6 Τῆς δὲ αὐτῆς ἔχεται θεωρίας καὶ τὸ μαθεῖν αὐτὸν τὴν ὑπακοὴν ἐξ ὧν ἔπαθεν, ἥ τε κραυγή, καὶ τὰ δάκρυα, καὶ τὸ ἱκετεῦσαι, καὶ τὸ εἰσακουσθῆναι, καὶ τὸ εὐλαβές. ἃ δραματουργεῖται καὶ πλέκεται θαυμασίως ὑπὲρ ἡμῶν. ὡς μὲν γὰρ λόγος, οὔτε ὑπήκοος ἦν, οὔτε ἀνήκοος. τῶν γὰρ ὑπὸ χεῖρα ταῦτα, καὶ τῶν δευτέρων, τὸ μὲν τῶν εὐγνωμονεστέρων, τὸ δὲ τῶν ἀξίων κολάσεως. ὡς δὲ δούλου μορφή, συγκαταβαίνει τοῖς ὁμοδούλοις καὶ δούλοις, καὶ μορφοῦται τὸ ἀλλότριον, ὅλον ἐν ἑαυτῷ ἐμὲ φέρων μετὰ τῶν ἐμῶν, ἵνα ἐν ἑαυτῷ δαπανήσῃ τὸ χεῖρον, ὡς κηρὸν πῦρ, ἢ ὡς ἀτμίδα γῆς ἥλιος, κἀγὼ μεταλάβω τῶν ἐκείνου διὰ τὴν σύγκρασιν. διὰ τοῦτο ἔργῳ τιμᾷ τὴν ὑπακοήν, καὶ πειρᾶται ταύτης ἐκ τοῦ παθεῖν. οὐ γὰρ ἱκανὸν ἡ διάθεσις, ὥσπερ οὐδὲ ἡμῖν, εἰ μὴ καὶ διὰ τῶν πραγμάτων χωρήσαι μεν. ἔργον γὰρ ἀπόδειξις διαθέσεως. οὐ χεῖρον δὲ ἴσως κἀκεῖνο ὑπολαβεῖν, ὅτι δοκιμάζει τὴν ἡμετέραν ὑπακοήν, καὶ πάντα μετρεῖ τοῖς ἑαυτοῦ πάθεσι τέχνῃ φιλανθρωπίας, ὥστε ἔχειν εἰδέναι τοῖς ἑαυτοῦ τὰ ἡμέτερα, καὶ πόσον μὲν ἀπαιτούμεθα, πόσον δὲ συγχω ρούμεθα, λογιζομένης μετὰ τοῦ πάσχειν καὶ τῆς ἀσθενείας. εἰ γὰρ τὸ φῶς ἐδιώχθη διὰ τὸ πρόβλημα, φαῖνον ἐν τῇ σκοτίᾳ, τῷ βίῳ τούτῳ, ὑπὸ τῆς ἄλλης σκοτίας, τοῦ πονηροῦ λέγω καὶ τοῦ πει ραστοῦ, τὸ σκότος πόσον, ὡς ἀσθενέστερον; καὶ τί θαυμαστόν, εἰ ἐκείνου διαφυγόντος παντάπασιν ἡμεῖς ποσῶς καὶ καταληφθείη μεν; μεῖζον γὰρ ἐκείνῳ τὸ διωχθῆναι, ἤπερ ἡμῖν τὸ καταληφθῆναι, παρὰ τοῖς ὀρθῶς ταῦτα λογιζομένοις. ἔτι δὲ προσθήσω τοῖς εἰρη μένοις ἐκεῖνο, ἐνθυμηθεὶς τό· Ἐν ᾧ γὰρ πέπονθεν αὐτὸς πειρα σθείς, δύναται τοῖς πειραζομένοις βοηθῆσαι, σαφῶς πρὸς τὴν αὐτὴν φέρον διάνοιαν. ἔσται δὲ ὁ θεὸς τὰ πάντα ἐν πᾶσιν ἐν τῷ καιρῷ τῆς ἀποκαταστάσεως· οὐχ ὁ πατήρ, πάντως εἰς αὐτὸν ἀναλυθέντος τοῦ υἱοῦ, ὥσπερ εἰς πυρὰν μεγάλην λαμπάδος πρὸς καιρὸν ἀποσπασθείσης, εἶτα συναφθείσης, –μηδὲ γὰρ Σαβέλλιοι τῷ ῥητῷ τούτῳ παραφθειρέσθωσαν, –ἀλλ’ ὅλος θεός, ὅταν μηκέτι πολλὰ ὦμεν, ὥσπερ νῦν τοῖς κινήμασι καὶ τοῖς πάθεσιν, οὐδὲν ὅλως θεοῦ, ἢ ὀλίγον, ἐν ἡμῖν αὐτοῖς φέροντες, ἀλλ’ ὅλοι θεοειδεῖς, ὅλου θεοῦ χωρητικοὶ καὶ μόνου. τοῦτο γὰρ ἡ τελείωσις, πρὸς ἣν σπεύδομεν· τεκμηριοῖ δὲ μάλιστα Παῦλος αὐτός. ὃ γὰρ ἐνταῦθα περὶ θεοῦ φησὶν ἀορίστως, ἀλλαχοῦ σαφῶς περιορίζει Χριστῷ. τί λέγων; Ὅπου οὐκ ἔνι Ἕλλην, οὐδὲ Ἰουδαῖος, περιτομὴ καὶἀκροβυστία, βάρβαρος, Σκύθης, δοῦλος, ἐλεύθερος· ἀλλὰ τὰ πάντα καὶ ἐν πᾶσι Χριστός.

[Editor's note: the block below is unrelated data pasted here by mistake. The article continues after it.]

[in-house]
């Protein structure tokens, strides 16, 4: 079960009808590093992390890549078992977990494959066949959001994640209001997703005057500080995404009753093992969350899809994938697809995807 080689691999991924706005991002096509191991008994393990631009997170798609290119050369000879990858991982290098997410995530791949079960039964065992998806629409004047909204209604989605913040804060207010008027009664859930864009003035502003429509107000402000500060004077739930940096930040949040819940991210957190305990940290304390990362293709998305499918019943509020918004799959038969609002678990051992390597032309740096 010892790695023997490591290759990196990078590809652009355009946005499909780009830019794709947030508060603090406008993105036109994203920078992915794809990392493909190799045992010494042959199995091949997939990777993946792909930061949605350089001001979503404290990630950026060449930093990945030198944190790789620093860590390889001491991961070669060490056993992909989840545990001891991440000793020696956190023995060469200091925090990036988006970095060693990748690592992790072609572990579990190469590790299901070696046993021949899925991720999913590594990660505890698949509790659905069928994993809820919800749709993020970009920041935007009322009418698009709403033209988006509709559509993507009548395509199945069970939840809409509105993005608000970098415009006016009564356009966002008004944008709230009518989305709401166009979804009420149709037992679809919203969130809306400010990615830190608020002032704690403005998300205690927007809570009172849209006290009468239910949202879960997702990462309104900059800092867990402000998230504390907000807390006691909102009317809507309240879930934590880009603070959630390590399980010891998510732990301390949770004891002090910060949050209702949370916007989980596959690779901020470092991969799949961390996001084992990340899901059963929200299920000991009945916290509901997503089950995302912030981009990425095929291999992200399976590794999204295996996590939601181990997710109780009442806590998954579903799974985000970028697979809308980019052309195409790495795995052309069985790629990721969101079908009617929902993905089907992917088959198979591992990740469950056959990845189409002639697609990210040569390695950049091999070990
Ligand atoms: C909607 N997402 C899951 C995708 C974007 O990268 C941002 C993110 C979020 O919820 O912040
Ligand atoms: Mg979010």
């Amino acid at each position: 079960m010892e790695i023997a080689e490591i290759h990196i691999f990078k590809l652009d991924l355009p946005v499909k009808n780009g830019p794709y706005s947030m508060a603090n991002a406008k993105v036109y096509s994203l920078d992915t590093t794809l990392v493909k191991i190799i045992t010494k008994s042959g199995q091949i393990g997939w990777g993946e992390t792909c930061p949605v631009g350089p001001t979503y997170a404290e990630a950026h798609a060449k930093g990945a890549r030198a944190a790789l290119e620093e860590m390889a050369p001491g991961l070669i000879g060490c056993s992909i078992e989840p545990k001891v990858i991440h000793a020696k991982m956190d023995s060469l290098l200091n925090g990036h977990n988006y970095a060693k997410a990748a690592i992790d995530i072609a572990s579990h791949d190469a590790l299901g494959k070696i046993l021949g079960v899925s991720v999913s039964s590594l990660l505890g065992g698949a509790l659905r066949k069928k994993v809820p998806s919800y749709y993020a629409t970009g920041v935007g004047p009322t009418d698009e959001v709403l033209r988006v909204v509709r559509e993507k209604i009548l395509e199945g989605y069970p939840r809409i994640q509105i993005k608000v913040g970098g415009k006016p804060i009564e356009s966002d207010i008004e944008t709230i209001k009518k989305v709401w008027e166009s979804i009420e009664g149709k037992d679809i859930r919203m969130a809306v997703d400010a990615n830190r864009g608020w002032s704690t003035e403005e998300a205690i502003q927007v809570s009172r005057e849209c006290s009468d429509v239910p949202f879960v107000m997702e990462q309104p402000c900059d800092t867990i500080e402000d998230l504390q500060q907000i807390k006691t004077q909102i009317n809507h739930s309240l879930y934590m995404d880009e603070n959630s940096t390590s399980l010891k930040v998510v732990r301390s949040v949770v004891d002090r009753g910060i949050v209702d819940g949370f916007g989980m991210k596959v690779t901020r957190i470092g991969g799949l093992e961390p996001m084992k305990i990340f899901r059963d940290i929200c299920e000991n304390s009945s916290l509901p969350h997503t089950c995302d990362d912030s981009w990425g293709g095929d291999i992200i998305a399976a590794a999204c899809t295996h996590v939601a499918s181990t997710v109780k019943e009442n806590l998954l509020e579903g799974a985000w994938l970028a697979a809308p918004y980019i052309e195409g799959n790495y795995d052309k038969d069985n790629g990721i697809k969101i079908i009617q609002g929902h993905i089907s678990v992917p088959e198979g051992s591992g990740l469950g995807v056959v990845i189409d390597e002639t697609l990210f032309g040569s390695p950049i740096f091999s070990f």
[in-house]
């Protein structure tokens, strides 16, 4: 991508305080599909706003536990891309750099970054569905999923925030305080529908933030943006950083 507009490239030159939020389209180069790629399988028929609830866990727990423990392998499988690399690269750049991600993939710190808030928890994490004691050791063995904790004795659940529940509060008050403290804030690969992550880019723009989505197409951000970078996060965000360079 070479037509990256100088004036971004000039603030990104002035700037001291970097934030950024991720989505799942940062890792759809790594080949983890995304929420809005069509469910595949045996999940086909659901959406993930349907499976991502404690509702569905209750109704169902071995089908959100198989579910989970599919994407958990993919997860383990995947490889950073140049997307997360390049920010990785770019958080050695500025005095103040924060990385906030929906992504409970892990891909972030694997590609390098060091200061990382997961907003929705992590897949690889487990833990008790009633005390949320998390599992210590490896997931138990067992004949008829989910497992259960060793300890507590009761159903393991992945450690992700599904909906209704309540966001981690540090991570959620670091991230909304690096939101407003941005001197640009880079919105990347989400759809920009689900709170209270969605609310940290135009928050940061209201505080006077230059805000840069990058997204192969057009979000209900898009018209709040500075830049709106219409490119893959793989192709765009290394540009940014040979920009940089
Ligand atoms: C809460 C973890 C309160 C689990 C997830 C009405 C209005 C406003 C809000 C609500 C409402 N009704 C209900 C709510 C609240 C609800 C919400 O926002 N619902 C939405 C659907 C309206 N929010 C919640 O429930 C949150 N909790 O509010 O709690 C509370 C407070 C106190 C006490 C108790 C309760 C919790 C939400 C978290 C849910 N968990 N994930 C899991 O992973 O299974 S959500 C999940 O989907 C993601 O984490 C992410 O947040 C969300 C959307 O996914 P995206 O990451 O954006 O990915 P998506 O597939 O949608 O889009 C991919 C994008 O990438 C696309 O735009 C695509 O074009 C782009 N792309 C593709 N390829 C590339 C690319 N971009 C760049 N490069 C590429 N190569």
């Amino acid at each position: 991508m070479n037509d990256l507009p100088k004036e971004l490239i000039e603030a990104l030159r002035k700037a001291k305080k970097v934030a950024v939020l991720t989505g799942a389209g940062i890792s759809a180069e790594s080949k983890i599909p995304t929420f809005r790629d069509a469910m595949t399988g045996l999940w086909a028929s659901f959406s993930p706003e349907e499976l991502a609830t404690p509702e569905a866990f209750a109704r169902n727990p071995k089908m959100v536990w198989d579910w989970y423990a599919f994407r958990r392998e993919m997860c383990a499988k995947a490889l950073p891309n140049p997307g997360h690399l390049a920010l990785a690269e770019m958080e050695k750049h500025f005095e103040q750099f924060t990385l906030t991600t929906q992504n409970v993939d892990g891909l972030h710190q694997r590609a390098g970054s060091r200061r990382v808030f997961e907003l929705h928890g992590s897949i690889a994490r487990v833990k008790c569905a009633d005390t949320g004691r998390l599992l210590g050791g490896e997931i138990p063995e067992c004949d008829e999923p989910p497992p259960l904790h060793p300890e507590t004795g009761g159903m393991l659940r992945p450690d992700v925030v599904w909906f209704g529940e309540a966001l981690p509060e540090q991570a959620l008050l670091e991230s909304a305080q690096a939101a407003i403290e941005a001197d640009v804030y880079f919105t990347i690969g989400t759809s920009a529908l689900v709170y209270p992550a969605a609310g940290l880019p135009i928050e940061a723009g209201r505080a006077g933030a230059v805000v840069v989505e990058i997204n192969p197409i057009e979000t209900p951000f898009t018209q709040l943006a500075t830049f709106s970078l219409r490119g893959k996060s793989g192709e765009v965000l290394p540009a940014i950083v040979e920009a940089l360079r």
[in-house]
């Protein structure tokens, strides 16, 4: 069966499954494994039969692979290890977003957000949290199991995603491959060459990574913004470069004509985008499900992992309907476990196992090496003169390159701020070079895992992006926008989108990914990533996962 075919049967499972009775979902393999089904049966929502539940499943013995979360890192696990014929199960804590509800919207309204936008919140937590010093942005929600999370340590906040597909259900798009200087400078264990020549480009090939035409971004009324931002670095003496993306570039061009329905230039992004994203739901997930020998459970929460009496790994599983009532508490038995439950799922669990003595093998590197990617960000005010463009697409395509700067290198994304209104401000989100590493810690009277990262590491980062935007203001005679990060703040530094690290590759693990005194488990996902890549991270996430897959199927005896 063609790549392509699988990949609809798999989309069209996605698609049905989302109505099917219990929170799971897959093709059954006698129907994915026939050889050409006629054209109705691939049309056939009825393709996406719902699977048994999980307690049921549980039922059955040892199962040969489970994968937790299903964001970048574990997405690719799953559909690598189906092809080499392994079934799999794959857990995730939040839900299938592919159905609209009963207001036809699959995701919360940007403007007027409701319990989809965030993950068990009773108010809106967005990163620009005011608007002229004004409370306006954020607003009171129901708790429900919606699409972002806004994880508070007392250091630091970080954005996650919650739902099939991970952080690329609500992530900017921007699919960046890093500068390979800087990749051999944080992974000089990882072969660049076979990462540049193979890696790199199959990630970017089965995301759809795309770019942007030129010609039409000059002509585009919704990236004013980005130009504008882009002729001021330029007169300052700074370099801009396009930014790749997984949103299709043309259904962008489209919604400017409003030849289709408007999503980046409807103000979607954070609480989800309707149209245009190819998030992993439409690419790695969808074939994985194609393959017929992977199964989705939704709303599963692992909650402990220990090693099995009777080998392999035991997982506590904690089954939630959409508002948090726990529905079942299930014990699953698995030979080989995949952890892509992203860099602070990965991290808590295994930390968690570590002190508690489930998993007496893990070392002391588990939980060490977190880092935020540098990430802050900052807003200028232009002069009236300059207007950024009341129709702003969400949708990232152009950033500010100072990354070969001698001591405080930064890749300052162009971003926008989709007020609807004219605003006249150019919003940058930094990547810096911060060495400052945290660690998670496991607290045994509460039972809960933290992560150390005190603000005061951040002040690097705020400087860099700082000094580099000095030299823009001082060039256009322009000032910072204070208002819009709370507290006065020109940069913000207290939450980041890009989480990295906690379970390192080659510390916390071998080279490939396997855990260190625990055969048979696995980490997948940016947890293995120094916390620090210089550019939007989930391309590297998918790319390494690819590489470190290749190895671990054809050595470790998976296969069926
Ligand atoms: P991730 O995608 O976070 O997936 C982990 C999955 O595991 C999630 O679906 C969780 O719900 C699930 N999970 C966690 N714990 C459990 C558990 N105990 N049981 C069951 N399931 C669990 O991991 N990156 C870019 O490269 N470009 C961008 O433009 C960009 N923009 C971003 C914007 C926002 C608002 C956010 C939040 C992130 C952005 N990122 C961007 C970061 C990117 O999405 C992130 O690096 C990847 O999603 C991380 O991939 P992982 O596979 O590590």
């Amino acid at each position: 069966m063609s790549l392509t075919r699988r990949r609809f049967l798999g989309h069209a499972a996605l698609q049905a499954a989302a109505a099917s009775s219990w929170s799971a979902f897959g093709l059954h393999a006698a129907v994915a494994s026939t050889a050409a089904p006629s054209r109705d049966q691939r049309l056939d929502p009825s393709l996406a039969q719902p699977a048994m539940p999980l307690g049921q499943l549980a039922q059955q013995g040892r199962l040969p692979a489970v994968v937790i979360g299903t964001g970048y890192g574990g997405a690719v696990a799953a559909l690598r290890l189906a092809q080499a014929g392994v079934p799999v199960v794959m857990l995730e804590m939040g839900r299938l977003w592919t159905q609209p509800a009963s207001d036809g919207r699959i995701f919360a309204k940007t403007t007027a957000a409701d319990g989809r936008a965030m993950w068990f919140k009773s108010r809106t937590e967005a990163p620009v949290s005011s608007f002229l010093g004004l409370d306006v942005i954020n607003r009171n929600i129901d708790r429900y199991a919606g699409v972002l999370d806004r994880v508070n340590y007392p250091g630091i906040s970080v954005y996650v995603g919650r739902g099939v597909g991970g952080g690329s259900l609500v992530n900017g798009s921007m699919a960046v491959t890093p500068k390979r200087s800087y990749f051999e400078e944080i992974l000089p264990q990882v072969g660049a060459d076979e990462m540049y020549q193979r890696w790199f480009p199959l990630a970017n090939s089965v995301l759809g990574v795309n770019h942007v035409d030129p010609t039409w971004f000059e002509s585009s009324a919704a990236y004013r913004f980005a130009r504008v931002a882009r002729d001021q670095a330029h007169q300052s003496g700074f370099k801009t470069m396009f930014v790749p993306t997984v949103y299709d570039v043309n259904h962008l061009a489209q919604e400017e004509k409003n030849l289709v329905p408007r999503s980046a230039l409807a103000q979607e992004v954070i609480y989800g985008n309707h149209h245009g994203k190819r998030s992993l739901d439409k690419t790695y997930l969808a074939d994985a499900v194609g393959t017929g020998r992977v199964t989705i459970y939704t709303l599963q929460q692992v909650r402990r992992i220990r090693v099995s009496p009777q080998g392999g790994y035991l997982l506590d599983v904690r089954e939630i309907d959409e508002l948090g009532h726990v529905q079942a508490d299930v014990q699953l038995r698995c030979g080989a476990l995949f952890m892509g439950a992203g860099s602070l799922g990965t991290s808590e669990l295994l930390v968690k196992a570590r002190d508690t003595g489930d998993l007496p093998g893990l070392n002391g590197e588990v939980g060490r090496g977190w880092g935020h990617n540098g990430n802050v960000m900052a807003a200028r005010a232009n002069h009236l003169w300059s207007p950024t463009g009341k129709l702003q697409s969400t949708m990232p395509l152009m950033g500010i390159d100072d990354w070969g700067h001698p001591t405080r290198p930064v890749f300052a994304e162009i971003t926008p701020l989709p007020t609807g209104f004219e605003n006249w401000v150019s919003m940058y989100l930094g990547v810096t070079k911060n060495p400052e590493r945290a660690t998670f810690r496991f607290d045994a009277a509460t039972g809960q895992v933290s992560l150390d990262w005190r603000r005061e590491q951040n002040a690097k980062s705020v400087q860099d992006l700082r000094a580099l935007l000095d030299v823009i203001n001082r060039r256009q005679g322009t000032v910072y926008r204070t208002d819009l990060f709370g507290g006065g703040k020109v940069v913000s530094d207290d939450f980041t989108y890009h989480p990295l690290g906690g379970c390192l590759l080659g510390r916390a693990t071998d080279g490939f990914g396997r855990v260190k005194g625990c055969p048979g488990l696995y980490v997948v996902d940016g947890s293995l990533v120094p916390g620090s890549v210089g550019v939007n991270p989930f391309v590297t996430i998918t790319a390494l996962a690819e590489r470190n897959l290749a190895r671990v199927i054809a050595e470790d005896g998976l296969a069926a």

|V. Take, in the next place, the subjection by which you subject the Son to the Father. What, you say, is He not now subject, or must He, if He is God, be subject to God? You are fashioning your argument as if it concerned some robber, or some hostile deity. But look at it in this manner: that as for my sake He was called a curse, Who destroyed my curse; and sin, who taketh away the sin of the world; and became a new Adam to take the place of the old, just so He makes my disobedience His own as Head of the whole body. As long then as I am disobedient and rebellious, both by denial of God and by my passions, so long Christ also is called disobedient on my account. But when all things shall be subdued unto Him on the one hand by acknowledgment of Him, and on the other by a reformation, then He Himself also will have fulfilled His submission, bringing me whom He has saved to God. For this, according to my view, is the subjection of Christ; namely, the fulfilling of the Father’s Will. But as the Son subjects all to the Father, so does the Father to the Son; the One by His Work, the Other by His good pleasure, as we have already said. And thus He Who subjects presents to God that which he has subjected, making our condition His own.